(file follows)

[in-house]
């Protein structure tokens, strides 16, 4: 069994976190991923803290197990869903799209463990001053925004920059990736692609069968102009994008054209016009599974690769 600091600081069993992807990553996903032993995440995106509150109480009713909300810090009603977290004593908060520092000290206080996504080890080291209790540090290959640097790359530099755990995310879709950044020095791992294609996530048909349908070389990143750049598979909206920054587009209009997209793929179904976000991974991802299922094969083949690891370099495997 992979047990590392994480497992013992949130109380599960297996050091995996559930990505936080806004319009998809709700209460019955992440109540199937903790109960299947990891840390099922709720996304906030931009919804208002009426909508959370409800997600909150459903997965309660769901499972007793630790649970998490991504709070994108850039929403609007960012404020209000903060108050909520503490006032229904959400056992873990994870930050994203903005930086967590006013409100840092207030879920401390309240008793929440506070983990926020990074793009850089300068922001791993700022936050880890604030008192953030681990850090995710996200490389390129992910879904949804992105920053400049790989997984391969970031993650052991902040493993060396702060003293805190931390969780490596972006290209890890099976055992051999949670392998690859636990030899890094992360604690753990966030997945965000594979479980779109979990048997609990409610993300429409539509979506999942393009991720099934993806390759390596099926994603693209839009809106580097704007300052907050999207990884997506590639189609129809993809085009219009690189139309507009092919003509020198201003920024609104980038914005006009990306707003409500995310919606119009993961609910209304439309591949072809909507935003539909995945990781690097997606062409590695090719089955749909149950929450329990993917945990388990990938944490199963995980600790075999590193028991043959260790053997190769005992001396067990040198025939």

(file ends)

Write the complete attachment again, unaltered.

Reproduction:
[in-house]
């Protein structure tokens, strides 16, 4: 069994976190991923803290197990869903799209463990001053925004920059990736692609069968102009994008054209016009599974690769 600091600081069993992807990553996903032993995440995106509150109480009713909300810090009603977290004593908060520092000290206080996504080890080291209790540090290959640097790359530099755990995310879709950044020095791992294609996530048909349908070389990143750049598979909206920054587009209009997209793929179904976000991974991802299922094969083949690891370099495997 992979047990590392994480497992013992949130109380599960297996050091995996559930990505936080806004319009998809709700209460019955992440109540199937903790109960299947990891840390099922709720996304906030931009919804208002009426909508959370409800997600909150459903997965309660769901499972007793630790649970998490991504709070994108850039929403609007960012404020209000903060108050909520503490006032229904959400056992873990994870930050994203903005930086967590006013409100840092207030879920401390309240008793929440506070983990926020990074793009850089300068922001791993700022936050880890604030008192953030681990850090995710996200490389390129992910879904949804992105920053400049790989997984391969970031993650052991902040493993060396702060003293805190931390969780490596972006290209890890099976055992051999949670392998690859636990030899890094992360604690753990966030997945965000594979479980779109979990048997609990409610993300429409539509979506999942393009991720099934993806390759390596099926994603693209839009809106580097704007300052907050999207990884997506590639189609129809993809085009219009690189139309507009092919003509020198201003920024609104980038914005006009990306707003409500995310919606119009993961609910209304439309591949072809909507935003539909995945990781690097997606062409590695090719089955749909149950929450329990993917945990388990990938944490199963995980600790075999590193028991043959260790053997190769005992001396067990040198025939």